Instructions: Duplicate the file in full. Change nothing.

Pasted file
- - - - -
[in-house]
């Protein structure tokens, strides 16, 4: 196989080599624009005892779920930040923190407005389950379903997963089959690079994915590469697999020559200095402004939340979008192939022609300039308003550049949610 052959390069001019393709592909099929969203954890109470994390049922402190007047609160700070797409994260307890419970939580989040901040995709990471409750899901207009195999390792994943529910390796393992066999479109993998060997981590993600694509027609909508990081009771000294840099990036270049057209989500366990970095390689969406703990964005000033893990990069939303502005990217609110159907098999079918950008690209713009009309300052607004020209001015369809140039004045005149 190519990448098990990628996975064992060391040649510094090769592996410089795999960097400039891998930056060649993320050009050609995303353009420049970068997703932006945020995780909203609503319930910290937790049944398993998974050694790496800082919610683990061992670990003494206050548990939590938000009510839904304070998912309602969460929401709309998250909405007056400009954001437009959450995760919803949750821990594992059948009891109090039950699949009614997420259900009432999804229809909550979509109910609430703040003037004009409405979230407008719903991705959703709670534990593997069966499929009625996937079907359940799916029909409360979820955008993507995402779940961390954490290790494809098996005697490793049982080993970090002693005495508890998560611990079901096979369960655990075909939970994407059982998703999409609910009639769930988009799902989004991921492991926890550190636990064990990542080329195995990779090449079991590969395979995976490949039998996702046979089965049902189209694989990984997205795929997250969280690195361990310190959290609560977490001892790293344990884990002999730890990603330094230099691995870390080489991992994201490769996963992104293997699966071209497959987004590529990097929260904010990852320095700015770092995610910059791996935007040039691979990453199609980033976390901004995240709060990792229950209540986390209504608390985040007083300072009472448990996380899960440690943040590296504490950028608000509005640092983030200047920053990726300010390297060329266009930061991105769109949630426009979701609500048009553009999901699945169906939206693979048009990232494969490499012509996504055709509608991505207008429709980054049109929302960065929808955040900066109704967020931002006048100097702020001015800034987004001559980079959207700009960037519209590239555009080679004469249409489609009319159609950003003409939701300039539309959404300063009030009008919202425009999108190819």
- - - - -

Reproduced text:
[in-house]
């Protein structure tokens, strides 16, 4: 196989080599624009005892779920930040923190407005389950379903997963089959690079994915590469697999020559200095402004939340979008192939022609300039308003550049949610 052959390069001019393709592909099929969203954890109470994390049922402190007047609160700070797409994260307890419970939580989040901040995709990471409750899901207009195999390792994943529910390796393992066999479109993998060997981590993600694509027609909508990081009771000294840099990036270049057209989500366990970095390689969406703990964005000033893990990069939303502005990217609110159907098999079918950008690209713009009309300052607004020209001015369809140039004045005149 190519990448098990990628996975064992060391040649510094090769592996410089795999960097400039891998930056060649993320050009050609995303353009420049970068997703932006945020995780909203609503319930910290937790049944398993998974050694790496800082919610683990061992670990003494206050548990939590938000009510839904304070998912309602969460929401709309998250909405007056400009954001437009959450995760919803949750821990594992059948009891109090039950699949009614997420259900009432999804229809909550979509109910609430703040003037004009409405979230407008719903991705959703709670534990593997069966499929009625996937079907359940799916029909409360979820955008993507995402779940961390954490290790494809098996005697490793049982080993970090002693005495508890998560611990079901096979369960655990075909939970994407059982998703999409609910009639769930988009799902989004991921492991926890550190636990064990990542080329195995990779090449079991590969395979995976490949039998996702046979089965049902189209694989990984997205795929997250969280690195361990310190959290609560977490001892790293344990884990002999730890990603330094230099691995870390080489991992994201490769996963992104293997699966071209497959987004590529990097929260904010990852320095700015770092995610910059791996935007040039691979990453199609980033976390901004995240709060990792229950209540986390209504608390985040007083300072009472448990996380899960440690943040590296504490950028608000509005640092983030200047920053990726300010390297060329266009930061991105769109949630426009979701609500048009553009999901699945169906939206693979048009990232494969490499012509996504055709509608991505207008429709980054049109929302960065929808955040900066109704967020931002006048100097702020001015800034987004001559980079959207700009960037519209590239555009080679004469249409489609009319159609950003003409939701300039539309959404300063009030009008919202425009999108190819």